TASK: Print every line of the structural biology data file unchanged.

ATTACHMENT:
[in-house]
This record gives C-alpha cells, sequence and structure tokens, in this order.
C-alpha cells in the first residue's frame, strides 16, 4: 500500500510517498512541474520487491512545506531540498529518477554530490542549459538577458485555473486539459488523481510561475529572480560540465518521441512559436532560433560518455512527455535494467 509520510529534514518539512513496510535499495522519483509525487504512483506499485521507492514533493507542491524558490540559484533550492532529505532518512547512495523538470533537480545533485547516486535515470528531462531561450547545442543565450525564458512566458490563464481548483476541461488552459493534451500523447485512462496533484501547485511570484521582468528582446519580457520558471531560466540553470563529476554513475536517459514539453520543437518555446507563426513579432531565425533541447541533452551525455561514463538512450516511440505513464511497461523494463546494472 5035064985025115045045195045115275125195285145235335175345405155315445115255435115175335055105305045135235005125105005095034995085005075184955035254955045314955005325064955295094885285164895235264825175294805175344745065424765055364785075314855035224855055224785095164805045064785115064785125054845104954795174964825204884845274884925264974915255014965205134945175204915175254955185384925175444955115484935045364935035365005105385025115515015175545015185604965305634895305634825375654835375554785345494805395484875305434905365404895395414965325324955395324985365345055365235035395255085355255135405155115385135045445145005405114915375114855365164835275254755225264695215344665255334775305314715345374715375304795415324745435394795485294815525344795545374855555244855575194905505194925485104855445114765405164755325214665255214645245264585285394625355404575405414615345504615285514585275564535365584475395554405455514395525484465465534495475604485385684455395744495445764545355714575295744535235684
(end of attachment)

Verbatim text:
[in-house]
This record gives C-alpha cells, sequence and structure tokens, in this order.
C-alpha cells in the first residue's frame, strides 16, 4: 500500500510517498512541474520487491512545506531540498529518477554530490542549459538577458485555473486539459488523481510561475529572480560540465518521441512559436532560433560518455512527455535494467 509520510529534514518539512513496510535499495522519483509525487504512483506499485521507492514533493507542491524558490540559484533550492532529505532518512547512495523538470533537480545533485547516486535515470528531462531561450547545442543565450525564458512566458490563464481548483476541461488552459493534451500523447485512462496533484501547485511570484521582468528582446519580457520558471531560466540553470563529476554513475536517459514539453520543437518555446507563426513579432531565425533541447541533452551525455561514463538512450516511440505513464511497461523494463546494472 5035064985025115045045195045115275125195285145235335175345405155315445115255435115175335055105305045135235005125105005095034995085005075184955035254955045314955005325064955295094885285164895235264825175294805175344745065424765055364785075314855035224855055224785095164805045064785115064785125054845104954795174964825204884845274884925264974915255014965205134945175204915175254955185384925175444955115484935045364935035365005105385025115515015175545015185604965305634895305634825375654835375554785345494805395484875305434905365404895395414965325324955395324985365345055365235035395255085355255135405155115385135045445145005405114915375114855365164835275254755225264695215344665255334775305314715345374715375304795415324745435394795485294815525344795545374855555244855575194905505194925485104855445114765405164755325214665255214645245264585285394625355404575405414615345504615285514585275564535365584475395554405455514395525484465465534495475604485385684455395744495445764545355714575295744535235684